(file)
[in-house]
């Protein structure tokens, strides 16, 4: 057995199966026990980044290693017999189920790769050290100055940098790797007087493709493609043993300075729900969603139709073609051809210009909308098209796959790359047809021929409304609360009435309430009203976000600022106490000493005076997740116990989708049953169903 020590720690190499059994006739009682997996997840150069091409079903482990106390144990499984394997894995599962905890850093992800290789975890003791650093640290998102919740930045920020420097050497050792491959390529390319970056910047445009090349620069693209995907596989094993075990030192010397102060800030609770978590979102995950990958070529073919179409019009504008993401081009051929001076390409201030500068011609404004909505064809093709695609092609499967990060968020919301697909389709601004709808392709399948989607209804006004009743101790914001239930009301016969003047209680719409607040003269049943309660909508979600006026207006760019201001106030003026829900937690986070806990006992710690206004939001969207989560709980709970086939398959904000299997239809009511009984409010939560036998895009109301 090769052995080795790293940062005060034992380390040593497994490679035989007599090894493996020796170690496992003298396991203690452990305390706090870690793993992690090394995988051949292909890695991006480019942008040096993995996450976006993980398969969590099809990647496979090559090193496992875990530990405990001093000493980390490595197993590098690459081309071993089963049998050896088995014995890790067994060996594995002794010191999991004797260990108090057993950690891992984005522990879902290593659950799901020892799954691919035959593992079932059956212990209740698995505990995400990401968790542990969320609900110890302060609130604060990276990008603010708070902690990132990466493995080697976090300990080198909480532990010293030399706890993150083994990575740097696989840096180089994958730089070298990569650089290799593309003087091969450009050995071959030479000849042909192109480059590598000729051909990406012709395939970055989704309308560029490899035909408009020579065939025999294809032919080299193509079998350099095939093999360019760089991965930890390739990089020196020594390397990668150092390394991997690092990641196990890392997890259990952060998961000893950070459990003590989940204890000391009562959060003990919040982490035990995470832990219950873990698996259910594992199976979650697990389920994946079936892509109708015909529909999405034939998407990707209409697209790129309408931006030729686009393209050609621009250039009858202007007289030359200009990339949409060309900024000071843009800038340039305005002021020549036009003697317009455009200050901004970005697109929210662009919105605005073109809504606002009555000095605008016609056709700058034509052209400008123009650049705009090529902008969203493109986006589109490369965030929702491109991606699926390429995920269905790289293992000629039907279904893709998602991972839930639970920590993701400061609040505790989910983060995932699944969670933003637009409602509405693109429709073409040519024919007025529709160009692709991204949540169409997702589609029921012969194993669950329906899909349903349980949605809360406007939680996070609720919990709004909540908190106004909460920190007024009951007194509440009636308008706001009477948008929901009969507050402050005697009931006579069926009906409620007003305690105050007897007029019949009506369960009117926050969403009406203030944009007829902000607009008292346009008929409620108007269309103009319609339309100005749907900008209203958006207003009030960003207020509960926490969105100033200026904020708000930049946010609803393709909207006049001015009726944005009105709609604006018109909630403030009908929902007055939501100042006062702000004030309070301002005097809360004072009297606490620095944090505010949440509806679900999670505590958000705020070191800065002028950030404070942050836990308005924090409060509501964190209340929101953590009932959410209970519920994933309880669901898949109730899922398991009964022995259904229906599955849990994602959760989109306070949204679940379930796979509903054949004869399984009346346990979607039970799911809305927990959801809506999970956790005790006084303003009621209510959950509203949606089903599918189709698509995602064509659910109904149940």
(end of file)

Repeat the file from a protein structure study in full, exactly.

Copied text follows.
[in-house]
């Protein structure tokens, strides 16, 4: 057995199966026990980044290693017999189920790769050290100055940098790797007087493709493609043993300075729900969603139709073609051809210009909308098209796959790359047809021929409304609360009435309430009203976000600022106490000493005076997740116990989708049953169903 020590720690190499059994006739009682997996997840150069091409079903482990106390144990499984394997894995599962905890850093992800290789975890003791650093640290998102919740930045920020420097050497050792491959390529390319970056910047445009090349620069693209995907596989094993075990030192010397102060800030609770978590979102995950990958070529073919179409019009504008993401081009051929001076390409201030500068011609404004909505064809093709695609092609499967990060968020919301697909389709601004709808392709399948989607209804006004009743101790914001239930009301016969003047209680719409607040003269049943309660909508979600006026207006760019201001106030003026829900937690986070806990006992710690206004939001969207989560709980709970086939398959904000299997239809009511009984409010939560036998895009109301 090769052995080795790293940062005060034992380390040593497994490679035989007599090894493996020796170690496992003298396991203690452990305390706090870690793993992690090394995988051949292909890695991006480019942008040096993995996450976006993980398969969590099809990647496979090559090193496992875990530990405990001093000493980390490595197993590098690459081309071993089963049998050896088995014995890790067994060996594995002794010191999991004797260990108090057993950690891992984005522990879902290593659950799901020892799954691919035959593992079932059956212990209740698995505990995400990401968790542990969320609900110890302060609130604060990276990008603010708070902690990132990466493995080697976090300990080198909480532990010293030399706890993150083994990575740097696989840096180089994958730089070298990569650089290799593309003087091969450009050995071959030479000849042909192109480059590598000729051909990406012709395939970055989704309308560029490899035909408009020579065939025999294809032919080299193509079998350099095939093999360019760089991965930890390739990089020196020594390397990668150092390394991997690092990641196990890392997890259990952060998961000893950070459990003590989940204890000391009562959060003990919040982490035990995470832990219950873990698996259910594992199976979650697990389920994946079936892509109708015909529909999405034939998407990707209409697209790129309408931006030729686009393209050609621009250039009858202007007289030359200009990339949409060309900024000071843009800038340039305005002021020549036009003697317009455009200050901004970005697109929210662009919105605005073109809504606002009555000095605008016609056709700058034509052209400008123009650049705009090529902008969203493109986006589109490369965030929702491109991606699926390429995920269905790289293992000629039907279904893709998602991972839930639970920590993701400061609040505790989910983060995932699944969670933003637009409602509405693109429709073409040519024919007025529709160009692709991204949540169409997702589609029921012969194993669950329906899909349903349980949605809360406007939680996070609720919990709004909540908190106004909460920190007024009951007194509440009636308008706001009477948008929901009969507050402050005697009931006579069926009906409620007003305690105050007897007029019949009506369960009117926050969403009406203030944009007829902000607009008292346009008929409620108007269309103009319609339309100005749907900008209203958006207003009030960003207020509960926490969105100033200026904020708000930049946010609803393709909207006049001015009726944005009105709609604006018109909630403030009908929902007055939501100042006062702000004030309070301002005097809360004072009297606490620095944090505010949440509806679900999670505590958000705020070191800065002028950030404070942050836990308005924090409060509501964190209340929101953590009932959410209970519920994933309880669901898949109730899922398991009964022995259904229906599955849990994602959760989109306070949204679940379930796979509903054949004869399984009346346990979607039970799911809305927990959801809506999970956790005790006084303003009621209510959950509203949606089903599918189709698509995602064509659910109904149940």